Theatre Mirror Reviews - "You're A Good Man, Charlie BrownHamlet"

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note: entire contents copyright 2000 by Beverly Creasey

You're A Good Show
Charlie Brown

Reviewed by Beverly Creasey

The only people who love their funny papers more than the French are Americans. If you're a dyed-in-the-wool "Peanuts" fan, then "You're A Good Man, Charlie Brown" at Turtle Lane is the musical for you.

Charles Schulz' beloved characters leap off the page and tumble onto the stage for an evening of living comics. Each scene of about two dozen (book by John Gordon) is one complete cartoon consisting of two or three panels, like Snoopy's dreams of trouncing the Red Baron or Lucy's out-patient lemonade stand. You may, in fact, remember them all as they come to life at The Turtle Lane Playhouse in Newton.

Clark Gesner's songs flesh out the comic strip and punch up the humor: songs like Lucy's preposterous "Little Known Facts" and Linus' "My Blanket And Me" give the show a depth and whimsy you can't capture in pen and ink. Thanks to Wayne Ward's seamless musical direction, each song delivers the right punch.

Director Lora Chase's charming cast cavorts on Ron L. Dion's giant kindergarten block-set in Val Verge's picture perfect costumes --- with Snoopy getting a flying scarf, breeze or no breeze, for his aerial dogfight ... and opinionated Lucy getting the loudest ensemble: a bright blue Sunday best dress with starched white Peter Pan collar and spanking new saddle-shoes.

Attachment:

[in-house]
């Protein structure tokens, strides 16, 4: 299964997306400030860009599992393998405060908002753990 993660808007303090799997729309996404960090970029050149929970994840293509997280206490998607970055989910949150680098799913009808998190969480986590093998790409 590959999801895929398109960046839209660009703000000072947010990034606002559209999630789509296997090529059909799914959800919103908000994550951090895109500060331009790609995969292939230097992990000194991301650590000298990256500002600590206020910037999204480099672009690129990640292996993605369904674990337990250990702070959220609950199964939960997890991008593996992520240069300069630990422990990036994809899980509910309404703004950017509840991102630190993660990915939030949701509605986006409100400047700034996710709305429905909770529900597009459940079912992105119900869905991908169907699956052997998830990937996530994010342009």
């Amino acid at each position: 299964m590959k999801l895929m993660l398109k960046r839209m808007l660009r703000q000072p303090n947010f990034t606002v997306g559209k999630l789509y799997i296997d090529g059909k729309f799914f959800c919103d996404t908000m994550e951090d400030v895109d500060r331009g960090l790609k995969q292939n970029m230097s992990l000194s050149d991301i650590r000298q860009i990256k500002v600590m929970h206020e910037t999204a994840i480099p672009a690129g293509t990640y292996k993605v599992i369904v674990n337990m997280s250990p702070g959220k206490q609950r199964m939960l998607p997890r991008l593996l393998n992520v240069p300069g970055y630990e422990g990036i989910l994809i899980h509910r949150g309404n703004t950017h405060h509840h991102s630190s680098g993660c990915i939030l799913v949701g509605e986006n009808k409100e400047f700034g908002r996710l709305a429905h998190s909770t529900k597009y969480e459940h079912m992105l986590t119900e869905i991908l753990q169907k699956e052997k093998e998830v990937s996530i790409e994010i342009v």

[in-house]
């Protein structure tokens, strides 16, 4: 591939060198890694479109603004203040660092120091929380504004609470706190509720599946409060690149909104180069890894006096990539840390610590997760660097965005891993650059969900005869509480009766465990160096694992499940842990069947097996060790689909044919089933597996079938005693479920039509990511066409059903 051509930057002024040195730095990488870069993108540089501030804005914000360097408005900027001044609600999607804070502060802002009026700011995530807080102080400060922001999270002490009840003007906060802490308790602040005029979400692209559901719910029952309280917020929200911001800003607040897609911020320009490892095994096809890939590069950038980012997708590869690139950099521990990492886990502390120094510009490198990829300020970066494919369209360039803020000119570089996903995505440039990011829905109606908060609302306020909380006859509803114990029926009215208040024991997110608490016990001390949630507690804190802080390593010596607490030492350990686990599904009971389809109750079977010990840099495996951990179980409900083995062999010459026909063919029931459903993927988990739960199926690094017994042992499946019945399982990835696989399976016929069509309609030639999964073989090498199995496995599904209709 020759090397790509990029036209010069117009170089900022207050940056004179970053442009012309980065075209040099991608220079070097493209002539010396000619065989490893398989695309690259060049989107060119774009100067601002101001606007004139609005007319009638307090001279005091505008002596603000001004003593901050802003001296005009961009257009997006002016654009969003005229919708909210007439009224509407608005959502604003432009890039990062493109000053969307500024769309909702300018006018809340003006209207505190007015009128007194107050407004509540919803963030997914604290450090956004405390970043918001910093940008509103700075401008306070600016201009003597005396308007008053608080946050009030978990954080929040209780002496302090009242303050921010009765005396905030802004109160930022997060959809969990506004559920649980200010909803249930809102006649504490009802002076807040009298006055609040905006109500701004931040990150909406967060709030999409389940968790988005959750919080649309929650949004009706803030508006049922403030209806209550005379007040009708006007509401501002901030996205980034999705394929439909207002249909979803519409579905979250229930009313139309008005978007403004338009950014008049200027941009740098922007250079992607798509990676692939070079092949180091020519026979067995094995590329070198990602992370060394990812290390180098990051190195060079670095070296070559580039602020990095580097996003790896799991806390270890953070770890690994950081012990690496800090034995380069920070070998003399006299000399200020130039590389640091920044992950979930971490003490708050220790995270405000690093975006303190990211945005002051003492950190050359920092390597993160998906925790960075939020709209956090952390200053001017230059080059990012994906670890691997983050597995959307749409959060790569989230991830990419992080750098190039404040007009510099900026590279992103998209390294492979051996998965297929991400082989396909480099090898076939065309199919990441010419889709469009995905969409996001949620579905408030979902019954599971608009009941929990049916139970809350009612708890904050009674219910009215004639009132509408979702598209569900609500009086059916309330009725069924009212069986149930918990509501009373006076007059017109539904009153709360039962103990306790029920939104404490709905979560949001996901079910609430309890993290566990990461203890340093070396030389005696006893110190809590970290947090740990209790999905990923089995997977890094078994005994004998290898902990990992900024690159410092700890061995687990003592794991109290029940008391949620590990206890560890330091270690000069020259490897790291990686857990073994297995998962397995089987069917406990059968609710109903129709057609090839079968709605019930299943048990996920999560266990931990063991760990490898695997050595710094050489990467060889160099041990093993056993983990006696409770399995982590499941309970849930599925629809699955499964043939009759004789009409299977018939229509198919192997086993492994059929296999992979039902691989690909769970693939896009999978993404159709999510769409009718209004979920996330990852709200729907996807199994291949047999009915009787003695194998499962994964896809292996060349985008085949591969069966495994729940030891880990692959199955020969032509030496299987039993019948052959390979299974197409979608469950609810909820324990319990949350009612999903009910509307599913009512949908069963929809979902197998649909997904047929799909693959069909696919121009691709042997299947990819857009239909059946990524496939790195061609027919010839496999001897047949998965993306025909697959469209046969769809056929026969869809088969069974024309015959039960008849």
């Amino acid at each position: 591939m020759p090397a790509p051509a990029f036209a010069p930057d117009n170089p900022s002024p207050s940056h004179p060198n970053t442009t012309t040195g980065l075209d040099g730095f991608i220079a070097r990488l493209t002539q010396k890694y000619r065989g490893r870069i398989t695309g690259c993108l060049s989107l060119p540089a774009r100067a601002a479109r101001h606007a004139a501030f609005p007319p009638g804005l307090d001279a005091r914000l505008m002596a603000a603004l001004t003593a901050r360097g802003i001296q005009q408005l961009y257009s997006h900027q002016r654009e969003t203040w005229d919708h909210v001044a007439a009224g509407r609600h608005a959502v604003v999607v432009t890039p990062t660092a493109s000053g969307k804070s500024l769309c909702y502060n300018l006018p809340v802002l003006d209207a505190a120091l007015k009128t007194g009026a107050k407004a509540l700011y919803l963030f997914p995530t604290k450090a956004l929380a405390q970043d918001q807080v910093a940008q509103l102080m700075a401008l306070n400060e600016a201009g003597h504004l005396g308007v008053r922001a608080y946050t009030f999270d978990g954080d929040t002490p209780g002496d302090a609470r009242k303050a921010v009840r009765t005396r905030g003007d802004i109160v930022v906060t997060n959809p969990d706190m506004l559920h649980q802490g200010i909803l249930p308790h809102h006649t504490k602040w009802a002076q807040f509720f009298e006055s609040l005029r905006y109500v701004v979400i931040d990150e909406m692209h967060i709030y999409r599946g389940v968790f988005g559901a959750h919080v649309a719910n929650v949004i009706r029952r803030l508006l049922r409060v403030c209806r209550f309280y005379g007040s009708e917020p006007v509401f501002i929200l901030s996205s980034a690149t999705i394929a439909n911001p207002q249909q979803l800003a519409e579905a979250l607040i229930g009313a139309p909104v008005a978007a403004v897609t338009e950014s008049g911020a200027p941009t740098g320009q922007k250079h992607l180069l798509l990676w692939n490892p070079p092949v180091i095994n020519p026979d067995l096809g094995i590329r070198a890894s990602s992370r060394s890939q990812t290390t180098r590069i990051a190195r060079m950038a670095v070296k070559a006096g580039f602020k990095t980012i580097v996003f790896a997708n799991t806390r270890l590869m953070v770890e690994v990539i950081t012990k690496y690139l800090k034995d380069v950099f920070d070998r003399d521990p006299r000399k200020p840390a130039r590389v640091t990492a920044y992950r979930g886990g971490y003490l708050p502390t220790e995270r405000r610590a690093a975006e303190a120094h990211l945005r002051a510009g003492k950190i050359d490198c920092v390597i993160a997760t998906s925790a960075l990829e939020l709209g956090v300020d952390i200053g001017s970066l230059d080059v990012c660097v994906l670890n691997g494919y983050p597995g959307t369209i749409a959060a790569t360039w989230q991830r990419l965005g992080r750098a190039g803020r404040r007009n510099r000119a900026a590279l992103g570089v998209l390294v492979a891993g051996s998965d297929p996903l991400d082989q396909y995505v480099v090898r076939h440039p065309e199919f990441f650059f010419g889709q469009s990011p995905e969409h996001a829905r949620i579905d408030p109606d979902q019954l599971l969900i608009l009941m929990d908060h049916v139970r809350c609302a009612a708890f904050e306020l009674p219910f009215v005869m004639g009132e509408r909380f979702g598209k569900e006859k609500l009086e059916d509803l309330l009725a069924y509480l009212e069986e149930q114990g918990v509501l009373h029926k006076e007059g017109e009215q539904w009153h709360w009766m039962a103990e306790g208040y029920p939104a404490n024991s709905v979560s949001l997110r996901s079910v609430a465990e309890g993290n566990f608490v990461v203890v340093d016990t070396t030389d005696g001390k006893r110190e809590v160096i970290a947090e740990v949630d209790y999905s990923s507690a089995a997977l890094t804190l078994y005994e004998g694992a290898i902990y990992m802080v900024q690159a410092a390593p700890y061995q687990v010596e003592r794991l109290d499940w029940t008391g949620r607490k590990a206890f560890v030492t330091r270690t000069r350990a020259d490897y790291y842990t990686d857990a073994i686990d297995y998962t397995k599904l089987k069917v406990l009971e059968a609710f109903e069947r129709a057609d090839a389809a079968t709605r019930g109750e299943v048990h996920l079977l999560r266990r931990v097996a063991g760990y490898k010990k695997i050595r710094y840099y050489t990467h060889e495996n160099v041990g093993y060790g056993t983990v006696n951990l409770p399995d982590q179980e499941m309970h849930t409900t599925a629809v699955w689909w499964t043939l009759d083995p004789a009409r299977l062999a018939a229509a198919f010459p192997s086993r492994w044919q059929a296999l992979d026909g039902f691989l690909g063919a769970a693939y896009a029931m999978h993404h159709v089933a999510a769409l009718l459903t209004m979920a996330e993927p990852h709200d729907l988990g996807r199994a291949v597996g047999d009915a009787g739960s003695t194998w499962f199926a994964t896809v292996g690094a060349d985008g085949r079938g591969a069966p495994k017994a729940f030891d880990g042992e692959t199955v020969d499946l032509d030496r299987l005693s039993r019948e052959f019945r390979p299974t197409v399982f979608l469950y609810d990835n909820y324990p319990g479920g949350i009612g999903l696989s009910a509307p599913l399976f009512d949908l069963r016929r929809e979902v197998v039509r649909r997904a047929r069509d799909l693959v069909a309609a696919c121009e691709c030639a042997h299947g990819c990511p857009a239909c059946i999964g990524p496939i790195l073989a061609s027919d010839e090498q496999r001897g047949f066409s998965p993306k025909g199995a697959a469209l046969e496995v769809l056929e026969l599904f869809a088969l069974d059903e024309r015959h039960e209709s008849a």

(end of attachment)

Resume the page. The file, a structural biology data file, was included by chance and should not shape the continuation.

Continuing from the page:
It's great fun to see familiar actors in a repertory company play wildly different roles, and "Charlie Brown" features a passel of TLP regulars like Chuck and Susan Walsh as Charlie Brown and Lucy. Chuck is adorably crestfallen as the sadsack everychild who just wants to fit in, and Susan rules the roost as the tyrannical cutue pie of the strip. And Tyler Hart is such an endearing Linus you want to adopt him and take him home.

Craig Spanner is marvellously wry as Schroeder, the quiet counterpoint to Lucy's steamroller. Holly Wade is winning as meek little Patty and Christopher Mack merely as to lie face down atop his doghouse to steal the show out from under the humans. Happiness is.. A sweet, simple show done the way it ought to be


But I really could have done without the cell-phone in the middle of Act I which rang until its owner answered it! Then she proceeded to have an extended conversation with the caller, explaining where she was and what the show was. WHAT'S TO BE DONE? They ring in church. They ring in restaurants. Now they ring in the theater. GOOD GRIEF. I'd cheerfully vote for a ban

"You're A Good Man, Charlie Brown" (till 24 September)
283 Melrose Street, NEWTON
1(617) 244-0169
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